This historical adventure story (432 pages) was published in December of 2020 by Sourcebooks Landmark. The book takes you to 19th-century Boston and the Arctic. Melissa read The Arctic Fury and loved it; it wouldn't be on our site if she didn't recommend it.
In 1846, Captain John Franklin commanded two ships — the HMS Erebus and the HMS Terror — on an expedition to the Arctic to navigate and map the Northwest Passage. Tragically, the ships were stranded in the ice, the men abandoned ship, and none of them was ever heard from again. This thrilling historical novel tells that story from a completely different perspective. Prepare to meet 13 unforgettable women.
In the world of this novel, it’s the 1850s, and Lady Jane Franklin, the wife of the missing captain, hires a group of adventurous women to trek into the Arctic to find her husband. Or to at least find out what happened to him.
The leader is Virginia, an experienced California trail guide. She’s made of pretty stern stuff, but she’s reeling from a recent emotional blow. And, when the story opens, she’s on trial, accused of murdering one of the women from her Arctic expedition.
The story alternates between the trial in Boston and events on the Arctic ice, slowly revealing devastating secrets, surprising plot twists, heartbreaking tragedy — and putting us in the company of women who crush society’s expectations of what they can do.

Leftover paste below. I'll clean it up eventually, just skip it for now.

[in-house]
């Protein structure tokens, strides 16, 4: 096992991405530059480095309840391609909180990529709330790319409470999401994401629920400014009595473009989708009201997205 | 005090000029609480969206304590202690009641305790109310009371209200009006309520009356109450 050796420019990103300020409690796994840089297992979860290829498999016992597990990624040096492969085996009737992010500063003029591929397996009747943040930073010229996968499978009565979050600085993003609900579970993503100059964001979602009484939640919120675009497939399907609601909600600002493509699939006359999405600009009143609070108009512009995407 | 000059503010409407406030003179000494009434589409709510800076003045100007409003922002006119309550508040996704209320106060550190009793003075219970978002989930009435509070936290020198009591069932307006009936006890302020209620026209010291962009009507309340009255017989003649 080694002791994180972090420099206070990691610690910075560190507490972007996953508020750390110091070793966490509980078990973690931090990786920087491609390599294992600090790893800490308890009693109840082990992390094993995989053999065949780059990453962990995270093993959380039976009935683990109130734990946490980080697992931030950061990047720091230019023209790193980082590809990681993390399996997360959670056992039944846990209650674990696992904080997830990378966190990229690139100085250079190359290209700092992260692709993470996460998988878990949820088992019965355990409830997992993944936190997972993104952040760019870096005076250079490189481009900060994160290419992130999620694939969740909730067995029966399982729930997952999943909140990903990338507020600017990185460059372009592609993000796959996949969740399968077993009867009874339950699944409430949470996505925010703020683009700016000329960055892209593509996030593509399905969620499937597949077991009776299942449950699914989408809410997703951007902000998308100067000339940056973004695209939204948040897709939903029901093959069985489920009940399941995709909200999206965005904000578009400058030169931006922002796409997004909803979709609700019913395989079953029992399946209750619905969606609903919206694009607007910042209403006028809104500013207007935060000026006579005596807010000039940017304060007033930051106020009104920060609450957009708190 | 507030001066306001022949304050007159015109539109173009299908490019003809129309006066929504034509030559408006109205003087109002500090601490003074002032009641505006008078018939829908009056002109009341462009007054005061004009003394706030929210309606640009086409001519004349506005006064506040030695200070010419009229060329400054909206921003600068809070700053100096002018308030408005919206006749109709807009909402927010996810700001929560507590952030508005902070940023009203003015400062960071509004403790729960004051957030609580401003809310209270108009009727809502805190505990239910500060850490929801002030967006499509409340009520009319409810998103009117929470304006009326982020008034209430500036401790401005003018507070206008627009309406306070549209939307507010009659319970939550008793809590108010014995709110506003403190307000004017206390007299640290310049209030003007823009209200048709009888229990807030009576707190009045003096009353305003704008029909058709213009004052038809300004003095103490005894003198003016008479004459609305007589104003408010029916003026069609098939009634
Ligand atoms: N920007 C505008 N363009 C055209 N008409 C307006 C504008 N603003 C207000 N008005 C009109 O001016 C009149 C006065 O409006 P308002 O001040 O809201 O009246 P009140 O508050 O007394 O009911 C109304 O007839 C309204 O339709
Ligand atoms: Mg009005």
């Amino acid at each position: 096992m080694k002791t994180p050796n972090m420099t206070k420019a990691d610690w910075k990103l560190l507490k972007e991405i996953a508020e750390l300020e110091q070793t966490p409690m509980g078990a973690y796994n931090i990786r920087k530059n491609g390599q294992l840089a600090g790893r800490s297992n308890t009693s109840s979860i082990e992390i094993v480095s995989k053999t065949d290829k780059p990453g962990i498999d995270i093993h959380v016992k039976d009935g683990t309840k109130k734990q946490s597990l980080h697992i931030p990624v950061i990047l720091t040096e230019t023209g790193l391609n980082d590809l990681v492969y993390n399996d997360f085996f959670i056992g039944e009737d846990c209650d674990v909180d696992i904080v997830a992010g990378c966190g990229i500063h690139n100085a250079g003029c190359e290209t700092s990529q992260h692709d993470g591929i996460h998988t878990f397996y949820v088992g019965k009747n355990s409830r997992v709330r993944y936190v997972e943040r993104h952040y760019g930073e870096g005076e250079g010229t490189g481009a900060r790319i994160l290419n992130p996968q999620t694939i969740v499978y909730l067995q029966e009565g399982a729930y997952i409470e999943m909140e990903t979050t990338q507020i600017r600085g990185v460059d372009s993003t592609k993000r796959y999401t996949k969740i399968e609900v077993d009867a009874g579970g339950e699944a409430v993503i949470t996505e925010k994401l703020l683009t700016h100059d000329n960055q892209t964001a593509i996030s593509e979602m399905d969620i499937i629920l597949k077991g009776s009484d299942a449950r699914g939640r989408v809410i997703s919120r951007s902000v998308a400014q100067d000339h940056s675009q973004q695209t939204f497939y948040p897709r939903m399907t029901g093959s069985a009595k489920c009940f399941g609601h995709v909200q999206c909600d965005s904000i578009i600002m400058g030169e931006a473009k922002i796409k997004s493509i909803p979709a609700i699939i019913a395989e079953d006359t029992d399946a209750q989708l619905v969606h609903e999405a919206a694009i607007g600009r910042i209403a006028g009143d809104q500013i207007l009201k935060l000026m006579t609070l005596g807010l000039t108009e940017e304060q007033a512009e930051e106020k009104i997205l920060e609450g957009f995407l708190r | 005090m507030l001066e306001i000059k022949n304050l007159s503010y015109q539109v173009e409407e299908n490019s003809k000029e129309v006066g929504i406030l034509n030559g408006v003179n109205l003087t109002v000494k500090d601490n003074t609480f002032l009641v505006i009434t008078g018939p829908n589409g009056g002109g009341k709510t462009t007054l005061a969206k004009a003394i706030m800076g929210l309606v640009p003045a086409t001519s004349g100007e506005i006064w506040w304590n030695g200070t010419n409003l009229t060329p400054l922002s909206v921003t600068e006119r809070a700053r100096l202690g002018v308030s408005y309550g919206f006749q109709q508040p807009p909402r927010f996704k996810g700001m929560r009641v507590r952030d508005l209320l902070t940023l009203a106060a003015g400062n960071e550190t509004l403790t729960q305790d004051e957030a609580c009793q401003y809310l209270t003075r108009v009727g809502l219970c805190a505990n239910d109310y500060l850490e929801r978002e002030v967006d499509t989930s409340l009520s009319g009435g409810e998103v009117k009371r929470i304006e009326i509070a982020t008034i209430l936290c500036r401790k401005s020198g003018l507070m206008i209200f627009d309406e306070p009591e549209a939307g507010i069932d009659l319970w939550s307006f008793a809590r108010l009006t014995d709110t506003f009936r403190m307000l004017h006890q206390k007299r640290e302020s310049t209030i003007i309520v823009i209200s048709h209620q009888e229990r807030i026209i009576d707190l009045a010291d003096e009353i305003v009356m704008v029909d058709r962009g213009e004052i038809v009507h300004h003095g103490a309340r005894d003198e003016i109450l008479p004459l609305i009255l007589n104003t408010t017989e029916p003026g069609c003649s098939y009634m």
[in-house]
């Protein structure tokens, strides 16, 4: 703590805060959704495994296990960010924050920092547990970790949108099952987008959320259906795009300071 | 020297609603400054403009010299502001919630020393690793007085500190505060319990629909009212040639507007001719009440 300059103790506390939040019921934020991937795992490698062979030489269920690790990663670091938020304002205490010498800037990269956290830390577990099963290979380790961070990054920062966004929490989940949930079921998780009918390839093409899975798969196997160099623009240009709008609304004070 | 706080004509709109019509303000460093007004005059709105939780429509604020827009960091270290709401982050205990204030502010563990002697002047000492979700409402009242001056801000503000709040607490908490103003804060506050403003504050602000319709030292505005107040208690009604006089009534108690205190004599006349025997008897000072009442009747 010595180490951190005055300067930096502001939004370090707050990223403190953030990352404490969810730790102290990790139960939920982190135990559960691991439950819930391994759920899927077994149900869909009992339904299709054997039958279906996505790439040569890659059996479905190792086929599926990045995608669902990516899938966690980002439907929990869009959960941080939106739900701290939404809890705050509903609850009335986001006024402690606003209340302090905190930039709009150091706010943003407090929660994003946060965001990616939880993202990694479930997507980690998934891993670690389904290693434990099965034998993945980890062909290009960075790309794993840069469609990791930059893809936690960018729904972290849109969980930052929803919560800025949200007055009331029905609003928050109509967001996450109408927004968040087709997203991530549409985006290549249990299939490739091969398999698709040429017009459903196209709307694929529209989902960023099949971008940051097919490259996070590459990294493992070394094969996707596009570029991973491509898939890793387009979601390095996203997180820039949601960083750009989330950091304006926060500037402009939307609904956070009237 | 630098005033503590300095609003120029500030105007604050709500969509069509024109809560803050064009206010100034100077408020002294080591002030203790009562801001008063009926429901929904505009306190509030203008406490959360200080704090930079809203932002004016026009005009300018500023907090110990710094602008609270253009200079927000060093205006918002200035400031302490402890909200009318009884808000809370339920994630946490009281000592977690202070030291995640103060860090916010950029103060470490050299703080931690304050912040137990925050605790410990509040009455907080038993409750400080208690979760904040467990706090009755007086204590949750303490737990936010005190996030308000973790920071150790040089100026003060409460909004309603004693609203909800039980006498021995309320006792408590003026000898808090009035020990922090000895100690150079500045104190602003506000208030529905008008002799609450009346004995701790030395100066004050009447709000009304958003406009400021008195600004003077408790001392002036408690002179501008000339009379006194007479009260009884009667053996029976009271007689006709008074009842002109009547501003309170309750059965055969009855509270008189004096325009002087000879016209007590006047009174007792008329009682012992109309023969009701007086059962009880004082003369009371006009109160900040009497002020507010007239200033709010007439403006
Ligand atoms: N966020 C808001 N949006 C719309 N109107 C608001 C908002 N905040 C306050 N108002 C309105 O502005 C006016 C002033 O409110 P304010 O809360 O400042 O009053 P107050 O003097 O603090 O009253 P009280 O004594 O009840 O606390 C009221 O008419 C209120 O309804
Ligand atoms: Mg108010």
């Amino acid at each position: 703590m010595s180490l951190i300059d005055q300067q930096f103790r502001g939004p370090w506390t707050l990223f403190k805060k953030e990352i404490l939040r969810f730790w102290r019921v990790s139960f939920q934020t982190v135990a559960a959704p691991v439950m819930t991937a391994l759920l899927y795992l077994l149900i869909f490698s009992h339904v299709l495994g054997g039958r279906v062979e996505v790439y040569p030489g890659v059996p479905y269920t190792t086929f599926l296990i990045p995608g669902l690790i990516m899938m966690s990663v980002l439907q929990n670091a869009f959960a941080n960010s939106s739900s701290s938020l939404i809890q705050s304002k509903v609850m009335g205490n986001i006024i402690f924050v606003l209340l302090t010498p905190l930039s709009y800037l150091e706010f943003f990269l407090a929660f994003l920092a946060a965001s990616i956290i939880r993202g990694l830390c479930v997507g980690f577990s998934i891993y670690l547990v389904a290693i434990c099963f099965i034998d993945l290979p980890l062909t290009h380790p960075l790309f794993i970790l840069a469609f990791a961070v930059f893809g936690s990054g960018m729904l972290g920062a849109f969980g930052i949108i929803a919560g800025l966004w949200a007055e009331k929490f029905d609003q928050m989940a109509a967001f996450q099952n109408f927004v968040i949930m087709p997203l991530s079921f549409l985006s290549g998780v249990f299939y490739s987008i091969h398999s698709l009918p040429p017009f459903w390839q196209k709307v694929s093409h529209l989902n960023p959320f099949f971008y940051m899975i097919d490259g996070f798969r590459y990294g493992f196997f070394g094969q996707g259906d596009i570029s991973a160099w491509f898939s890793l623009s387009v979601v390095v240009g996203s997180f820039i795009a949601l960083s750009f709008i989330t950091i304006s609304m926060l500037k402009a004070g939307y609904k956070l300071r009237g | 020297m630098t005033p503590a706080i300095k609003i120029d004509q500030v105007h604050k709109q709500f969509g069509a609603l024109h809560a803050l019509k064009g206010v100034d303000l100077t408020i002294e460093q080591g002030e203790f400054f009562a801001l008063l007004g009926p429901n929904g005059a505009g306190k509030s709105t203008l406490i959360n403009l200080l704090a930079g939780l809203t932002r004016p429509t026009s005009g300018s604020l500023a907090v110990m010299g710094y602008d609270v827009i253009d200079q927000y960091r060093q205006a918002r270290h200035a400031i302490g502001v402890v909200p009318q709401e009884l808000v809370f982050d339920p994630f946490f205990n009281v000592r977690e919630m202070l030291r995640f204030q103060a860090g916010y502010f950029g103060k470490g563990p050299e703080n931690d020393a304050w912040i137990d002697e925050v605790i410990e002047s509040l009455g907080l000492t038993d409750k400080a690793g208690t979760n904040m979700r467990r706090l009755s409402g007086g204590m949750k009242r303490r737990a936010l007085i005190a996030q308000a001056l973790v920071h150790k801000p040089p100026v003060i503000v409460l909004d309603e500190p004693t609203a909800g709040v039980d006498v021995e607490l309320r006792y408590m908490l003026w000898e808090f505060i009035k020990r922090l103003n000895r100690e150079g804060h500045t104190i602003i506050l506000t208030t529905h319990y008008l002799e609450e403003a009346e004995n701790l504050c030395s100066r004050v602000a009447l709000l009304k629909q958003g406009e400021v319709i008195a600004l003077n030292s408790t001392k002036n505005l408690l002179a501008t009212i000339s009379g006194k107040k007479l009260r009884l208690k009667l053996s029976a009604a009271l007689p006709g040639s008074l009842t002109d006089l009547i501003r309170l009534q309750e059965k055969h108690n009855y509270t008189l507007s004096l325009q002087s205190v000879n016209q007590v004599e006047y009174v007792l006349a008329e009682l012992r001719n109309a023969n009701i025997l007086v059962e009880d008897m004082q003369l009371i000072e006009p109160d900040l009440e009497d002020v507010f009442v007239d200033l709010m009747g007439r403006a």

The skills of the women on the team are based on things that real women were doing at the time: cartography, botanical illustration, journalism, mountaineering, nursing — the kinds of unusual, and perhaps, unladylike, skills that would be helpful when trekking into the unknown.
Author Greer Macallister delivers historical fiction that’s taut with suspense and grounded in history with tantalizing answers to the question, ‘what if?’ The stakes are high on every page, and the plot will keep you guessing about what really happened on the frozen tundra.
Brooks drew a map from a hidden pocket and unrolled it on the table between them. He traced the route with a blunt fingertip as he went, hundreds of impossible miles streaming by in barely a sentence. ‘Train to Buffalo, canoes to Sault Ste. Marie, transport overland to Moose Factory, and a topsail schooner up the west side of Hudson Bay to Repulse Bay, arriving in late July. From there, you’ll make the overland trek to the search area. That’s King William’s Land, specifically Victory Point. That leaves you four months to trek in, search, and trek out before winter.’
‘Easy as falling off a log,’ said Virginia breezily. — Greer Macallister
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